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Category: Sports Published on Friday, 13 September 2013 15:07 Written by Eric Guster/ NewsOne Staff
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It is the perfect situation for the plantation owners and handlers, but does nothing to help the slaves.
The plantation owners get to make money off the labor of the slaves in various forms, including selling shirts and other officially licensed gear with the names, faces, and identification numbers of the slaves while prohibiting the slaves to earn any money at all.
All plantation owners have to do is give the slaves a room to sleep, food to eat, and classes, while the owners earn millions. I guess the classes are a step up from the old plantations, but it is still a pretty good deal for the owners.
Let me break it down for you: The plantation owners are the universities and the NCAA. All of them have a collective agreement to share the slaves and the revenue from them. The slaves, of course, are the football players. The minders or the handlers are the coaches. The merchants who go to the market to trade the slaves are the agents.
A major change in this new-era of plantation is that now Whites, Blacks, Hispanics, and other races are included. They all are subjected to similar treatment, with, again, no payment for their services. Not only are they cheated because of the amount of income they make for the plantations (universities and NCAA), but they are also subjected to the long-term effects of injuries sustained while playing sports.
There are no funds set aside for the players who suffer concussions, broken limbs, memory loss, and other ailments.
All a player gets is a "thank you for your football playing days" and possibly a championship ring or two.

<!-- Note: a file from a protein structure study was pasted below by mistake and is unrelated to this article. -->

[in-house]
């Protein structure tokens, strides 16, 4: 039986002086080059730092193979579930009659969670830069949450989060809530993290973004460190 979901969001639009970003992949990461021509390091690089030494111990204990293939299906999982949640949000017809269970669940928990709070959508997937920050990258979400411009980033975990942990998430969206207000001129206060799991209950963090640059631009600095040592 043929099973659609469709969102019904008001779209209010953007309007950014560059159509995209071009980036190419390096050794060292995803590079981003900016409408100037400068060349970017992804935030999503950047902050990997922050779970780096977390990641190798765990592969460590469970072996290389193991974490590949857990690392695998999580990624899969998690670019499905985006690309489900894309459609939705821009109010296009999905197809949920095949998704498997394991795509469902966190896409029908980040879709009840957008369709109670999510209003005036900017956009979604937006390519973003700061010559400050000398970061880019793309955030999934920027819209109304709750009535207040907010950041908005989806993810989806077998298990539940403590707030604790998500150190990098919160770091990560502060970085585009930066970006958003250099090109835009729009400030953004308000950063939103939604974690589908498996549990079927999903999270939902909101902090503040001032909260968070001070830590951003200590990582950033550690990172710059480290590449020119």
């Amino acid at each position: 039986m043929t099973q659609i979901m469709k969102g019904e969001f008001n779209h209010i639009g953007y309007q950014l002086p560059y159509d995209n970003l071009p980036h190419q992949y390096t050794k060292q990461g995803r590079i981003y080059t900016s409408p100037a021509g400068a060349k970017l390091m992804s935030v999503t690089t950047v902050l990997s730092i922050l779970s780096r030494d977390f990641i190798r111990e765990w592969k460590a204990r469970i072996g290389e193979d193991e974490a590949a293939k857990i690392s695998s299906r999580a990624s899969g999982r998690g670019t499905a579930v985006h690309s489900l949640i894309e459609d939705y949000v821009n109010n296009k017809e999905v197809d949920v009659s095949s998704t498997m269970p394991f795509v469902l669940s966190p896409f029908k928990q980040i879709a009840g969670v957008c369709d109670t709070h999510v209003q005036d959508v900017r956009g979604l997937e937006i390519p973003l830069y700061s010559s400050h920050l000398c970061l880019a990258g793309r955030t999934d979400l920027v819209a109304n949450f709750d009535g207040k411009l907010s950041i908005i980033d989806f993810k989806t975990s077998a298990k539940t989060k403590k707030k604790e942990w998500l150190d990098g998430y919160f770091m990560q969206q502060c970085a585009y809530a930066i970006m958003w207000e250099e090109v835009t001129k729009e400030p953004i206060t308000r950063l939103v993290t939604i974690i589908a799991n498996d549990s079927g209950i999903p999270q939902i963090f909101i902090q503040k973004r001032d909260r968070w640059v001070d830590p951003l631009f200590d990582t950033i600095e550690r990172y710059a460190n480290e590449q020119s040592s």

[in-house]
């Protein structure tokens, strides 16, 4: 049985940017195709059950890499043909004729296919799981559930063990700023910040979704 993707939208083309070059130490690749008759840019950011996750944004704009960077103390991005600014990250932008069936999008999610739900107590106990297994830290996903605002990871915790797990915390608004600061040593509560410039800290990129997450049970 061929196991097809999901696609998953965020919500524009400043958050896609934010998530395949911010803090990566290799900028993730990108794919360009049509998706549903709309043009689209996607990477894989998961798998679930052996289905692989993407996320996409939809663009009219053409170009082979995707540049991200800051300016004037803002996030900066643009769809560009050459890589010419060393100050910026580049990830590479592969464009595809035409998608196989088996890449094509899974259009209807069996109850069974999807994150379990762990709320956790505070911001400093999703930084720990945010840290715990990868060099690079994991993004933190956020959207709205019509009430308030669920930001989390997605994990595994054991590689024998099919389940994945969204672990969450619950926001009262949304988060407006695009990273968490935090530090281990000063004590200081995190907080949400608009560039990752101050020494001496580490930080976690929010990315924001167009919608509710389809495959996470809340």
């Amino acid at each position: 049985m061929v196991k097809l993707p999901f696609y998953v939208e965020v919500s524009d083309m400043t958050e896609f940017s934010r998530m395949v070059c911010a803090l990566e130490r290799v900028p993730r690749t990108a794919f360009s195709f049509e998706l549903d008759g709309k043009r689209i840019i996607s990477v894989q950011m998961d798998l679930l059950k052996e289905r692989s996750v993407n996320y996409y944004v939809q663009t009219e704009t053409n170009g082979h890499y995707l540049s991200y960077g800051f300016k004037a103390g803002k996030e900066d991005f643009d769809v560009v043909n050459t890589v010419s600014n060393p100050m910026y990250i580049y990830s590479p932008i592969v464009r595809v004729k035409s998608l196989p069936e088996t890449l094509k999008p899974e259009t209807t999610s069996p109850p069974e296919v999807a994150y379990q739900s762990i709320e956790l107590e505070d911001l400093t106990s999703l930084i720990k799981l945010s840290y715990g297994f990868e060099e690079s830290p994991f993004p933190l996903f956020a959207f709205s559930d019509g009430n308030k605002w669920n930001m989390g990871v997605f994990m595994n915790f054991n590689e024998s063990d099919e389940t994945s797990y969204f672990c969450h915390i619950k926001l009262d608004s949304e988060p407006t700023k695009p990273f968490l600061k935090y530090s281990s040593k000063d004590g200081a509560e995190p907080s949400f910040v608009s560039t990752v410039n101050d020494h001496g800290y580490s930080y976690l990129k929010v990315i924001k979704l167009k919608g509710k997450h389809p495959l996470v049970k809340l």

That is it.
However, universities do provide scholarships to other students and provide them with a stipend. You know, spending money. For example, the University of Alabama gives merit scholarships with a stipend of $3,500 per year, including tuition and room and board. In other words, you get extra spending money just for being smart.
Last time I checked, the merit scholars did not make millions for the universities, did not have their names and identification numbers for sale, and people did not pay lots of money to see them perform — yet they get paid for school.
It's simply not fair.
One of the major issues with the NCAA rules is that players cannot be paid a stipend, cannot make money off of autographs or appearances, and the players cannot profit from their own likeness; slavery, of course, works that way.
The players risk their lives and health for the sport but cannot get enough money to get them a cheeseburger or buy a pair of shoes. Due to their grueling football practice schedules, these players do not have the opportunity or time to procure a part-time job. Many are from low-income families who cannot afford to send them spending money for the weekends.
That is a travesty and a shame.
It is time for the rules to be changed to protect the players.
At the end of their four-year tenure on the plantation, the slaves are taken to the NFL scouting combine to be measured, weighed, sized up, and tested for agility. This is where the merchants come in to play. If you know your history, the market was the place where all slaves were traded. They were put on display like animals to be looked over to see which specimen was best.
Sounds familiar, huh?
If that is not modern-day slavery, tell me what is.
Eric L. Welch Guster is founder and managing attorney of Guster Law Firm in Birmingham, Ala., handling criminal and civil matters, catastrophic injuries, criminal defense, and civil rights litigation. Mr. Guster has become a go-to lawyer for the New York Times, NewsOne, NBC, CBS, ABC, FOX, Black America Web, and various radio programs about various court issues and high-profile cases.
Follow Guster on Twitter @ericguster.
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